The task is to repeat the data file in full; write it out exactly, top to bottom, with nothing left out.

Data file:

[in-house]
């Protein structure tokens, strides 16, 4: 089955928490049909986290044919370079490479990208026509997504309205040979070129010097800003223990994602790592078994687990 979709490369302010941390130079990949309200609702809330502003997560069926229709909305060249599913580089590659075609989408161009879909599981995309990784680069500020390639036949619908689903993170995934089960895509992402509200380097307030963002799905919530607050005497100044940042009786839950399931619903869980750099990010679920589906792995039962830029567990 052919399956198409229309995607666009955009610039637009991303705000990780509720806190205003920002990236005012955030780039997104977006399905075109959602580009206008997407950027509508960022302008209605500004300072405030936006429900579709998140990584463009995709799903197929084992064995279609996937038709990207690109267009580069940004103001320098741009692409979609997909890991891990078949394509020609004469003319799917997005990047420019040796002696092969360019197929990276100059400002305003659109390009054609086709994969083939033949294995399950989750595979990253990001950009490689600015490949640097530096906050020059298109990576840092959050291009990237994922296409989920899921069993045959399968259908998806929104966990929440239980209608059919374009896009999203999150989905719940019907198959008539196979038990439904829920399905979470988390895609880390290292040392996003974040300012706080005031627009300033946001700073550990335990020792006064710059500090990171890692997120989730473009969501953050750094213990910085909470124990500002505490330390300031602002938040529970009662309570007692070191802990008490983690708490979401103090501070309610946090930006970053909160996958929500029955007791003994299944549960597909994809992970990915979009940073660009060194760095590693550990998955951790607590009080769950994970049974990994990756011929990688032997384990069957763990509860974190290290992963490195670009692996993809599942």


[in-house]
């Protein structure tokens, strides 16, 4: 089955928490049909986290044919370079490479990208026509997504309205040979070129010097800003223990994602790592078994687990 979709490369302010941390130079990949309200609702809330502003997560069926229709909305060249599913580089590659075609989408161009879909599981995309990784680069500020390639036949619908689903993170995934089960895509992402509200380097307030963002799905919530607050005497100044940042009786839950399931619903869980750099990010679920589906792995039962830029567990 052919399956198409229309995607666009955009610039637009991303705000990780509720806190205003920002990236005012955030780039997104977006399905075109959602580009206008997407950027509508960022302008209605500004300072405030936006429900579709998140990584463009995709799903197929084992064995279609996937038709990207690109267009580069940004103001320098741009692409979609997909890991891990078949394509020609004469003319799917997005990047420019040796002696092969360019197929990276100059400002305003659109390009054609086709994969083939033949294995399950989750595979990253990001950009490689600015490949640097530096906050020059298109990576840092959050291009990237994922296409989920899921069993045959399968259908998806929104966990929440239980209608059919374009896009999203999150989905719940019907198959008539196979038990439904829920399905979470988390895609880390290292040392996003974040300012706080005031627009300033946001700073550990335990020792006064710059500090990171890692997120989730473009969501953050750094213990910085909470124990500002505490330390300031602002938040529970009662309570007692070191802990008490983690708490979401103090501070309610946090930006970053909160996958929500029955007791003994299944549960597909994809992970990915979009940073660009060194760095590693550990998955951790607590009080769950994970049974990994990756011929990688032997384990069957763990509860974190290290992963490195670009692996993809599942």